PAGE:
Interdependence & Competition (OCR Gateway GCSE Biology: Combined Science)

Revision Note

Test Yourself




Biology Project Lead


  • One species may be dependent on another within a community
    • An obvious example is that a predator species is dependent on there being an adequate supply of its prey
  • An extension of dependence is the concept of interdependence
    • All organisms in an ecosystem depend upon one another
    • The success or failure of one species can affect the success or failure of the others
  • The types of interaction between species can vary
  • In order to survive and reproduce (have offspring), organisms need certain resources from their surroundings (from the ecosystem they are living in)
  • This means that members of a species will often interact with members of its own species or other species
  • Some examples of these interactions include:
    • Predators (carnivores) feeding on prey
    • Herbivores eating plants
    • Plant species being pollinated by bees
    • Seed dispersal via animals eating the fruit of certain trees and passing the seed in its faeces
  •  If one species is removed it can affect the whole community
    • This is called interdependence
  •  A stable community is one where all the species and environmental factors are in balance so that population sizes remain fairly constant

Food web, IGCSE & GCSE Biology revision notes

A food web shows the interdependence of organisms

  • For example, in the food web above, if the population of earthworms decreased:
    • The population of grass plants would increase as there are now fewer species feeding off them
    • The populations of frogs and mice would decrease significantly as earthworms are their only food source
    • The population of sparrows would decrease slightly as they eat earthworms but also have another food source to rely on (caterpillars)


  • Parasites live off a host organism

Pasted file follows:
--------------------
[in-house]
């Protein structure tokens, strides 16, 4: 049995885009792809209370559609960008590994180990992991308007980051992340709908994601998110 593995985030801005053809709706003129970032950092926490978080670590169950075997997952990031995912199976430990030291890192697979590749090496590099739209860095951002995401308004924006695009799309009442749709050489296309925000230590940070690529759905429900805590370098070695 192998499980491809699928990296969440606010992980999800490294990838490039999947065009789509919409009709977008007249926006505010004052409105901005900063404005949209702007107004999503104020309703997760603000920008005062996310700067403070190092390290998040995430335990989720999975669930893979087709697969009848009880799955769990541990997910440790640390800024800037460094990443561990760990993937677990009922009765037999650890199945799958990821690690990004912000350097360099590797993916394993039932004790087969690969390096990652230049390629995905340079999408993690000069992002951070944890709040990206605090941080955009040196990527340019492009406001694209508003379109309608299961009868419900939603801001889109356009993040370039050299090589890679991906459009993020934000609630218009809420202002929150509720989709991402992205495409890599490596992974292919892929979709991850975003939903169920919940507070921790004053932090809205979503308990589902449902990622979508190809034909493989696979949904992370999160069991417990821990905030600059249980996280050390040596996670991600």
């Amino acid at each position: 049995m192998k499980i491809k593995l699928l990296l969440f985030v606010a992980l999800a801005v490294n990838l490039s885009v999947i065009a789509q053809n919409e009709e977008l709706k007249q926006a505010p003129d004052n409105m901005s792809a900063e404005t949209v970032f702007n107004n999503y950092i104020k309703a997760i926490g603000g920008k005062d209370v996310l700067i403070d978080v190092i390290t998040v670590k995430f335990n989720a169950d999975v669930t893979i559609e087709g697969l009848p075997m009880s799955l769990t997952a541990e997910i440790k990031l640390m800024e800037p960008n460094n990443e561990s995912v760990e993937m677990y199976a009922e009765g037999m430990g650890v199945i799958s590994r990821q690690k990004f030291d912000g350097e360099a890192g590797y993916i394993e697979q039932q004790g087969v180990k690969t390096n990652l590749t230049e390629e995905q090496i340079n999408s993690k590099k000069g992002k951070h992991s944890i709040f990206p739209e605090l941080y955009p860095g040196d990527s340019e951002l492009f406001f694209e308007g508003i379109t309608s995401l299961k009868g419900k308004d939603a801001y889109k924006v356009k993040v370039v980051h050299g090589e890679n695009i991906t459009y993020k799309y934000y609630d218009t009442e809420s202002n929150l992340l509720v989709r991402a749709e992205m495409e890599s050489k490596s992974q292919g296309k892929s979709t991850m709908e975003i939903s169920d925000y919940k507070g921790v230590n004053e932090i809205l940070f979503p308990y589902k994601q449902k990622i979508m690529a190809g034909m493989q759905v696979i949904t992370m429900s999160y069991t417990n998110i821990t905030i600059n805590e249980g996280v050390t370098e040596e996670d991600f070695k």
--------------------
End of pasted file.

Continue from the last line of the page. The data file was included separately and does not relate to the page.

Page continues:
• By taking what they need from the host and giving nothing in return
  • The host is harmed, although the parasite would wish to keep the host alive as a dead host is no longer as useful to it
  • An example is the tapeworm
    • Tapeworms attach themselves to the insides of the intestines of animals such as cows, pigs, and humans
    • They feed on the host's partly digested food, depriving the host of nutrients
  • Mistletoe is a plant parasite, and gains its water and nutrients from a host tree by anchoring to the tree and tapping into its tissues
    • Some mistletoe varieties can photosynthesise to a small extent, but only until they have fully anchored to their host tree and are gaining all their food and nutrients from it
  • Parasitism is a win-lose scenario


  • Unlike parasitism, two species can interact to mutually benefit
    • Flowering plants produce elaborate, coloured flowers containing sugar-rich nectar
    • Bees are attracted visually and with the scent of the flowers and nectar
    • Bees get a nutritious meal, and in return...
    • The flowers are able to be pollinated to ensure their survival
  • Certain species of shark have a mutualistic relationship with a much smaller fish called a cleaner wrasse
    • The shark requires its teeth to be razor-sharp and free of debris from the last kill